cover of book

War without Bodies: Framing Death from the Crimean to the Iraq War
by Martin Danahay
Rutgers University Press, 2022
Cloth: 978-1-9788-1920-7 | eISBN: 978-1-9788-1921-4 | Paper: 978-1-9788-1919-1
Library of Congress Classification P96.W35D36 2022
Dewey Decimal Classification 305.90695

Historically the bodies of civilians are the most damaged by the increasing mechanization and derealization of warfare, but this is not reflected in the representation of violence in popular media. In War Without Bodies, author Martin Danahay argues that the media in the United States in particular constructs a “war without bodies” in which neither the corpses of soldiers or civilians are shown. War Without Bodies traces the intertwining of new communications technologies and war from the Crimean War, when Roger Fenton took the first photographs of the British army and William Howard Russell used the telegraph to transmit his dispatches, to the first of three “video wars” in the Gulf region in 1990-91, within the context of a war culture that made the costs of organized violence acceptable to a wider public. New modes of communication have paradoxically not made more war “real” but made it more ubiquitous and at the same time unremarkable as bodies are erased from coverage. Media such as photography and instantaneous video initially seemed to promise more realism but were assimilated into existing conventions that implicitly justified war. These new representations of war were framed in a way that erased the human cost of violence and replaced it with images that defused opposition to warfare.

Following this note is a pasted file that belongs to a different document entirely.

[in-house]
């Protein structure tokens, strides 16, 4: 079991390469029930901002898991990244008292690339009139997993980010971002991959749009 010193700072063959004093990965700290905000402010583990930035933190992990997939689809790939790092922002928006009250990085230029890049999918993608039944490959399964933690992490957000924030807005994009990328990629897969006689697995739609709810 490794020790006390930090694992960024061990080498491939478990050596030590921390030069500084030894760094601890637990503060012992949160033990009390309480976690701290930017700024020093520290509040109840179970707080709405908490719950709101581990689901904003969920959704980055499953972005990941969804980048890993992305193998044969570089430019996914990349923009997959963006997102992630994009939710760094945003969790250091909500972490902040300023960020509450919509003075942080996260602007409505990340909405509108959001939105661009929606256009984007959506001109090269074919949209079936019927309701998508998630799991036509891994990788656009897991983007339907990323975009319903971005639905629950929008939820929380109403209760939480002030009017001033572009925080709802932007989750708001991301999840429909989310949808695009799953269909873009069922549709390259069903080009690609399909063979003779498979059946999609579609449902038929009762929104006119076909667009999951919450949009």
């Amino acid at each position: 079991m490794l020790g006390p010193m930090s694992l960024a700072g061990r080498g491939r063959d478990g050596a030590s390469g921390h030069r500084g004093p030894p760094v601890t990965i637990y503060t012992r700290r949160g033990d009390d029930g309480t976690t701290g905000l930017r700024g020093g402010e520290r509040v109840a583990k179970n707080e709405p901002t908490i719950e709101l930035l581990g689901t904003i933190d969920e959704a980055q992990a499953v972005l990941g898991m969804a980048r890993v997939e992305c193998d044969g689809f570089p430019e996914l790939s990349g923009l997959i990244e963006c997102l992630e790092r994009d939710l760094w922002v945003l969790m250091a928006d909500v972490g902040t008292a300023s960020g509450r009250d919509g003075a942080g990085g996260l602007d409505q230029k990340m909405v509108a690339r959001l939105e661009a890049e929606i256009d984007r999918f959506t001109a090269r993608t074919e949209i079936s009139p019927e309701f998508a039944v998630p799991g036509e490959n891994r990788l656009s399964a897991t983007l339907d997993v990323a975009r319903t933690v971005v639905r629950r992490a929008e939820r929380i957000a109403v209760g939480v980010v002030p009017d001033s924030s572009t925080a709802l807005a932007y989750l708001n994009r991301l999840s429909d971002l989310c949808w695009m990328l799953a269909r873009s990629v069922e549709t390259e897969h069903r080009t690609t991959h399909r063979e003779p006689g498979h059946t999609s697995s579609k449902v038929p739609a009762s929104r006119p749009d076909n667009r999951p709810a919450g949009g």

Analyzing poetry, photographs, video and video games the book illustrates the ways in which war was framed in these different historical contexts. It examines the cultural assumptions that influenced the reception of images of war and discusses how death and damage to bodies was made acceptable to the public. War Without Bodies aims to heighten awareness of how acceptance of war is coded into texts and how active resistance to such hidden messages can help prevent future unnecessary wars.

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